So don’t get hung up on the total score (which unfortunately most of the research looks at) because the total score is NOT what gives you the insight and direction in terms of what not to do, what to do, and which patterns to attack first if several are not so good. My interpretation of Gray’s message was that you must pay the price of studying the actual system of the FMS and the principles that underlie its appropriate application and hierarchal organization rather than haphazardly and blindly throwing out correctives without revisiting what you intended on correcting in the first place. After you have done that and the system still doesn’t work for you, you’re not obligated to use it.
McGill brought in some very interesting research on the FMS most of which looked at total score (McGill respectfully emphasized Gray’s previous point that the total score does not really matter as much to him as the individual scores) and how even those with total scores much greater than 14 did not necessarily correlate to a low risk of injury from a statistical stand point. He brought up how other confounding variables such as the repetitive stress that players who get more playing time and/or play more involved positions are exposed to obviously may contribute to that player’s elevated risk for injury regardless of their FMS score. This same idea is applied to occupations that may require more repetitive stress and hours of exposure to that repetitive stress, firefighters were used in many of his studies. McGill really digs deep into the potential of the mechanism of injury and the technical execution of the movement that the individual is exposed to.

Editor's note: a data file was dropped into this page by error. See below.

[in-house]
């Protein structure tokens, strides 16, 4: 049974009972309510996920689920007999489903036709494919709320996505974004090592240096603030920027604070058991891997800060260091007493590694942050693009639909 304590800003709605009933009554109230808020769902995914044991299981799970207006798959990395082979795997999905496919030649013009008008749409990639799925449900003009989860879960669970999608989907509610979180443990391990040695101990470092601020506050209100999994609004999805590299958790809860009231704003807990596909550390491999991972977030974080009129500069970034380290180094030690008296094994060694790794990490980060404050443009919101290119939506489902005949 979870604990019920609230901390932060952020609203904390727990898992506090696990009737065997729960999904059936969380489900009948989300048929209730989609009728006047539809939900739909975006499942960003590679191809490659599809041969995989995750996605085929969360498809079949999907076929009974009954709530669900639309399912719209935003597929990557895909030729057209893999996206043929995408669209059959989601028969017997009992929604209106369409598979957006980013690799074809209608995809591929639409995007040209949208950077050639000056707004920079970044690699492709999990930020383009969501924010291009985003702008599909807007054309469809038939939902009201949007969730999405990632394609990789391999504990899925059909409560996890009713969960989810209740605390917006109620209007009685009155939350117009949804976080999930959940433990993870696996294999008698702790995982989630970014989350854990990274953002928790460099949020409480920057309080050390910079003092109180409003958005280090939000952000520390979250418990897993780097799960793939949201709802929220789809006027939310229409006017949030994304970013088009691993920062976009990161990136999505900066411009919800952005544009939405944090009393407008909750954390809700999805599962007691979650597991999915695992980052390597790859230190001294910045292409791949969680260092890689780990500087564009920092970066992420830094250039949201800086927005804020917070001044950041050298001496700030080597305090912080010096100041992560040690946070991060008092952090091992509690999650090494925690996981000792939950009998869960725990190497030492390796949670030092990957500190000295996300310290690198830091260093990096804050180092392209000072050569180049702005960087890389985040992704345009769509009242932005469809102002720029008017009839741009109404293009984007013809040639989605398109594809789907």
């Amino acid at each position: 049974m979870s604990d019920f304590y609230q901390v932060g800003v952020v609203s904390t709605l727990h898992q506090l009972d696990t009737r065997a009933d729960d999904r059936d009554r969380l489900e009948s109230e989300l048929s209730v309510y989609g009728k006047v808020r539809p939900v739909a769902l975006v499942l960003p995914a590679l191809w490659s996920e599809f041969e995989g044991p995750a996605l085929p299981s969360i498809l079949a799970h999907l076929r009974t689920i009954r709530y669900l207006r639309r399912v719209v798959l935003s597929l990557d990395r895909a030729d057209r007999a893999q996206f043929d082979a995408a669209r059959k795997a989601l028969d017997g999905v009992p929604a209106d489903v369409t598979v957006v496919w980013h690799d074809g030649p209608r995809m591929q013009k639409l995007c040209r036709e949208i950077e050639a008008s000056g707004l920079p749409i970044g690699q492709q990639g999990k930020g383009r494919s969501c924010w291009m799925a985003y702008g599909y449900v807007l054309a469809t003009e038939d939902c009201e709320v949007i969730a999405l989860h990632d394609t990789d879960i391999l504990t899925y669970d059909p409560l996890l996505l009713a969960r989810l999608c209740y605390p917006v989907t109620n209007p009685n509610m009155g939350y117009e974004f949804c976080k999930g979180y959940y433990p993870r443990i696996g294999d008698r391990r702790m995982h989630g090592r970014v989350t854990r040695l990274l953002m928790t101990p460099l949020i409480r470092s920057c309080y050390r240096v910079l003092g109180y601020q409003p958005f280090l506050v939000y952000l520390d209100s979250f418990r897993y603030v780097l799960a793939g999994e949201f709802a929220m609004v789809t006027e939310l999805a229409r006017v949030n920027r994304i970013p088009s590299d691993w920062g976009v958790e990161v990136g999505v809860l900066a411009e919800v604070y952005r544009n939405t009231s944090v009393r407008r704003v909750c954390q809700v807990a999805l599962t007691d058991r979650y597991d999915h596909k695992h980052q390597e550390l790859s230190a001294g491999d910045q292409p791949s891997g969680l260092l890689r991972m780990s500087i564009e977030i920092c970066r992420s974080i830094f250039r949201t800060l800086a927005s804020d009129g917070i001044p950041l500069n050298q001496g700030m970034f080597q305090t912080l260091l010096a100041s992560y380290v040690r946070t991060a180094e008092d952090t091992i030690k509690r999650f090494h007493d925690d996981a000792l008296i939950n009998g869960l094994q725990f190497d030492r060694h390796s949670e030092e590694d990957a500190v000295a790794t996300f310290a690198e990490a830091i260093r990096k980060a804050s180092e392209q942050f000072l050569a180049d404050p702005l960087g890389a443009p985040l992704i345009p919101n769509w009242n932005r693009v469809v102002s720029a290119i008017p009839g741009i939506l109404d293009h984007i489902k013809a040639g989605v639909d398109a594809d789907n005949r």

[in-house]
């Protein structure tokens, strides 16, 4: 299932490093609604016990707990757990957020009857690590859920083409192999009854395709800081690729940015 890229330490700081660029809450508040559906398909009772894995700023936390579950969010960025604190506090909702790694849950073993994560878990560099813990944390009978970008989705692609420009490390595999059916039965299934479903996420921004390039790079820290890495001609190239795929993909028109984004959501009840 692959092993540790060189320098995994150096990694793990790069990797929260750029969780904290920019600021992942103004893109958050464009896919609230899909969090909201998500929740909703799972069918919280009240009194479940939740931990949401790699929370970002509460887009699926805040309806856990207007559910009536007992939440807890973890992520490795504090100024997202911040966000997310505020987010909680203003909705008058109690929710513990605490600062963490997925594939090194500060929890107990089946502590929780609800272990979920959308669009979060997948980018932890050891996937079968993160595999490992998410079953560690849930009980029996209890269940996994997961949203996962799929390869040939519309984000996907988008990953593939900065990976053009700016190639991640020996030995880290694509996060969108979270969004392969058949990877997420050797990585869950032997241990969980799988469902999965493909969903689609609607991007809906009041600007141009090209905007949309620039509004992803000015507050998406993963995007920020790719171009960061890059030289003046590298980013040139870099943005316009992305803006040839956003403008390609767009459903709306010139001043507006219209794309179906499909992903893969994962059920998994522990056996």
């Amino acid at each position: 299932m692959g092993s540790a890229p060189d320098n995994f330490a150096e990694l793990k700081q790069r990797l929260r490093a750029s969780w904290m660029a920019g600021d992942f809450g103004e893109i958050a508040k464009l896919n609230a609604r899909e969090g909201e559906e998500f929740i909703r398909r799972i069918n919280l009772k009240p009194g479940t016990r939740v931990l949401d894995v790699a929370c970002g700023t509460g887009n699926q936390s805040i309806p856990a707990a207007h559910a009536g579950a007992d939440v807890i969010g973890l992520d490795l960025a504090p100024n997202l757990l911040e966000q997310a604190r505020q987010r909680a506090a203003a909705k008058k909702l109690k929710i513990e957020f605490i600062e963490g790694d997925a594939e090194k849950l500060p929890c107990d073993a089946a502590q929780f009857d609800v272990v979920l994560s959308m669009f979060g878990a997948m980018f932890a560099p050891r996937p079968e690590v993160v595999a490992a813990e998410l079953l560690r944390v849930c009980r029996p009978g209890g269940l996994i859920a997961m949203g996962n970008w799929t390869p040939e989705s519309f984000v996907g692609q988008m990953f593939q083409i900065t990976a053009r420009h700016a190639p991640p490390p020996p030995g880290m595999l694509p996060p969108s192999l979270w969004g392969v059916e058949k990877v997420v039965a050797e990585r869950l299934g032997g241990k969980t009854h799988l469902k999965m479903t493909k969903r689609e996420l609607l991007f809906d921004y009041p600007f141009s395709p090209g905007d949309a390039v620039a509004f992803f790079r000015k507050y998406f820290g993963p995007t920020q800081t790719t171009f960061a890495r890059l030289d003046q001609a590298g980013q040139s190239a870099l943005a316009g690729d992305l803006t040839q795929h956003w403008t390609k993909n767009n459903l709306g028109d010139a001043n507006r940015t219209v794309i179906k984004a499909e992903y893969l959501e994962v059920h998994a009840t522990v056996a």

McGill also brought up how the restraints and rules of the FMS test doesn’t necessarily capture and demonstrate how people will naturally move in routine situations during activities of everyday life. In other words “just because they can, doesn’t mean they will”. Thus McGill finds it very important to also asses, as mentioned before, the way people naturally execute the movements they do during their sport, job, and everyday life (asses the way they walk in, the way they sit in the waiting room, the way they lay on the treatment table, how they take off and put on their shoes) to truly get an idea of the actual stresses exposed to their bodies in the context of their world and their specific situation. “It depends” was a common answer Dr. McGill gave to various questions because it is evident that he, as should everyone dealing with the human body, treats the whole person (physical, emotional, intellectual) utilizing their specific goals and their psychosocial situation to come up with an “in the moment” assessment specific to them. This is when Dr. McGill highlighted that this may be why it is difficult to teach his assessment style because unlike the FMS system it is not as systematic with a general direction, “it depends” on the individual that is in front of him and the context of the world they live in.